As a provincial teenage virgin with ideas so far above my station that they gave me vertigo, I frequently reflected bitterly that whoever coined the phrase ‘Schooldays are the best days of your life’ must have come to that conclusion after being involved in a serious car-crash the evening following their last day at school, probably rendering them a tetraplegic. And the little thing which summed up how thoroughly inappropriate it was was the horridness of name tags. All the wondrous beings I had it in me to be, written off by my mum’s humdrum hand in those four syllables: Julie Burchill.
Then and there, I took a violent dislike to clothing with writing on. In the 1980s I was repelled by the rise of designer clothing. Excuse me, but who ever dreamt of growing up to be a sandwich-board man, with all respect? It got even worse when the author’s message took over; top of my loathe list was the trendy tat-touter Katharine Hamnett, whose infamous T-shirts — CHOOSE LIFE, 58% DON’T WANT PERSHING— made my eyes cross in fury.
Imagine my glee when my second husband’s bezzie starting sleeping with her and we were asked over for ‘supper’; we’d barely sat down before she was dropping bons mots. ‘The young poor dress so much better than the young rich,’ she drawled. ‘That’s because the young poor can’t afford your clothes!’ I came right back. She had her boy toy show us the door, but I’ve often recalled that evening when I pass yet another halfwit walking down the street bearing the legend NO WAR, SAVE THE FUTURE or, best of all, NO MORE FASHION VICTIMS in big black letters on a baggy white T.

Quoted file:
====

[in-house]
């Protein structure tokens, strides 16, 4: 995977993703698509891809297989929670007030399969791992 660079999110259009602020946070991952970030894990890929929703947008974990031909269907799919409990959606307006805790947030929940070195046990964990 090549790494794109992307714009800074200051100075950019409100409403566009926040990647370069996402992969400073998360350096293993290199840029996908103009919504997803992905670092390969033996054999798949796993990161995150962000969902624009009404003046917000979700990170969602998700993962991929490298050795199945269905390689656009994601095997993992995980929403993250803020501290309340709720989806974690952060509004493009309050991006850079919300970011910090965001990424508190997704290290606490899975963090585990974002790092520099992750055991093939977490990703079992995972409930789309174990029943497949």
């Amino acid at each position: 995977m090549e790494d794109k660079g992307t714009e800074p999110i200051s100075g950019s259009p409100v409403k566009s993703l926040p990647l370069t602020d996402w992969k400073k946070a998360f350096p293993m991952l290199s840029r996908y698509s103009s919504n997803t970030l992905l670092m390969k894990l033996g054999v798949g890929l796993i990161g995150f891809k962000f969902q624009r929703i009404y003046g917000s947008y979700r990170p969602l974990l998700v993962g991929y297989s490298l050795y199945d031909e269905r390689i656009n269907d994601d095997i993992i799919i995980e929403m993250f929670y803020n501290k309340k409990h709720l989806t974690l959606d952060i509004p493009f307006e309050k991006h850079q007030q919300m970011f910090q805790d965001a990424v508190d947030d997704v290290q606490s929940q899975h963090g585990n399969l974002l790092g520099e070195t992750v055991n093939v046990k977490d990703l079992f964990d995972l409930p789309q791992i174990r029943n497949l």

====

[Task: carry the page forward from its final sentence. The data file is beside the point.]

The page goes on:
Most of all, I think of the immortal words of Fran Lebowitz: ‘If people don’t want to listen to you, what makes you think they want to hear from your sweater?’ When I see someone wearing clothing with words on my first reaction is usually, ‘Ooo, I bet you’re really boring!’
It’s not just clothes with legends or logos on, either; it is my experience generally that the more trouble people take with their appearance, the duller the company they are. I make an exception for young things in their teens and twenties, of course, who are still in that adorable ‘the wonder of me’ phase, and who quite understandably want to gild the lily before it fades. But I am firmly of the opinion that women who fuss over their appearance in middle age (unless they are entertainers or prostitutes) are rather sad, as one should surely have something more substantial to recommend one by this time — such as kindness, spite or cleverness.
Fully functioning human beings express themselves through their words and their actions; only the voiceless are reduced to expressing themselves through the way they look. The dictionary’s first definition of the word ‘statement’ is the best: a definite or clear expression of something in speech or writing. Yet we are now offered the chance to buy statement necklaces and statement earrings and be told by Fearne Cotton — a 33-year-old woman — that ‘I like a red lip against a white dress as it makes a statement.’ Yes — it tells us that you wore red lipstick and a white dress. The words ‘female eunuch’ come to mind when confronted with such cretinism, but never more than when faced with the trend of writers and books — the opposite of looks — being co-opted into such shallow show-offery. Bella Freud’s GINSBERG IS GOD T-shirt may as well have I AM A SUB-LITERATE HALFWIT printed on the back. And as for carrying a clutch bag made in the image of a book — words fail me.